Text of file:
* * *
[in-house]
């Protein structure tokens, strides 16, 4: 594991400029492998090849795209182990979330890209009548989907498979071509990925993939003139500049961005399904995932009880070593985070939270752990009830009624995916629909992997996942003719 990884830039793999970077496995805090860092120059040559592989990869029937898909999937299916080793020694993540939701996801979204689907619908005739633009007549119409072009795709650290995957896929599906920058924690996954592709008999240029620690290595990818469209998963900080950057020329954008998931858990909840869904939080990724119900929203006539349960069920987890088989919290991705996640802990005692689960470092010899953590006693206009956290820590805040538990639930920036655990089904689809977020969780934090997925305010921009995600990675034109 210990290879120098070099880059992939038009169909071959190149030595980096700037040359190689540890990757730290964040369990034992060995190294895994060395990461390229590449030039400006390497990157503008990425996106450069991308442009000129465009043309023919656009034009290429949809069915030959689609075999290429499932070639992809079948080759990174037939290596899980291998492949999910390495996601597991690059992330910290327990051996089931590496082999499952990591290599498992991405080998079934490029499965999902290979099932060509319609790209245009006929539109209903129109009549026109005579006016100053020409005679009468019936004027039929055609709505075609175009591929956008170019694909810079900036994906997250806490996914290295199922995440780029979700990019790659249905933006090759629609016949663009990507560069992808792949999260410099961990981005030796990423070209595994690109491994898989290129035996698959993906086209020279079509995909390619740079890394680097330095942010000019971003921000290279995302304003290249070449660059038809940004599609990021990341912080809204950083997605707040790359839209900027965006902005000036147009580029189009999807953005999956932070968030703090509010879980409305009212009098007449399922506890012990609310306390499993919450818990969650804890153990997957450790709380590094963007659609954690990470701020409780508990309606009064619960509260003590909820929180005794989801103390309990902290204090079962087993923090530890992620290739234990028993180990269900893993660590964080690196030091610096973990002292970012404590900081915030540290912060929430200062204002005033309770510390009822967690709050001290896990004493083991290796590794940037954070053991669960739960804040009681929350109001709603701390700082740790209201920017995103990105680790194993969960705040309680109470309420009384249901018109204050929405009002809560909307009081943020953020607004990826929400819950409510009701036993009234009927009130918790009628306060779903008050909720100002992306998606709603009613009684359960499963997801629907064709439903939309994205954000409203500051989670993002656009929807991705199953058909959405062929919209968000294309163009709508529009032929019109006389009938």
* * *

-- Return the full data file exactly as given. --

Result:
[in-house]
């Protein structure tokens, strides 16, 4: 594991400029492998090849795209182990979330890209009548989907498979071509990925993939003139500049961005399904995932009880070593985070939270752990009830009624995916629909992997996942003719 990884830039793999970077496995805090860092120059040559592989990869029937898909999937299916080793020694993540939701996801979204689907619908005739633009007549119409072009795709650290995957896929599906920058924690996954592709008999240029620690290595990818469209998963900080950057020329954008998931858990909840869904939080990724119900929203006539349960069920987890088989919290991705996640802990005692689960470092010899953590006693206009956290820590805040538990639930920036655990089904689809977020969780934090997925305010921009995600990675034109 210990290879120098070099880059992939038009169909071959190149030595980096700037040359190689540890990757730290964040369990034992060995190294895994060395990461390229590449030039400006390497990157503008990425996106450069991308442009000129465009043309023919656009034009290429949809069915030959689609075999290429499932070639992809079948080759990174037939290596899980291998492949999910390495996601597991690059992330910290327990051996089931590496082999499952990591290599498992991405080998079934490029499965999902290979099932060509319609790209245009006929539109209903129109009549026109005579006016100053020409005679009468019936004027039929055609709505075609175009591929956008170019694909810079900036994906997250806490996914290295199922995440780029979700990019790659249905933006090759629609016949663009990507560069992808792949999260410099961990981005030796990423070209595994690109491994898989290129035996698959993906086209020279079509995909390619740079890394680097330095942010000019971003921000290279995302304003290249070449660059038809940004599609990021990341912080809204950083997605707040790359839209900027965006902005000036147009580029189009999807953005999956932070968030703090509010879980409305009212009098007449399922506890012990609310306390499993919450818990969650804890153990997957450790709380590094963007659609954690990470701020409780508990309606009064619960509260003590909820929180005794989801103390309990902290204090079962087993923090530890992620290739234990028993180990269900893993660590964080690196030091610096973990002292970012404590900081915030540290912060929430200062204002005033309770510390009822967690709050001290896990004493083991290796590794940037954070053991669960739960804040009681929350109001709603701390700082740790209201920017995103990105680790194993969960705040309680109470309420009384249901018109204050929405009002809560909307009081943020953020607004990826929400819950409510009701036993009234009927009130918790009628306060779903008050909720100002992306998606709603009613009684359960499963997801629907064709439903939309994205954000409203500051989670993002656009929807991705199953058909959405062929919209968000294309163009709508529009032929019109006389009938």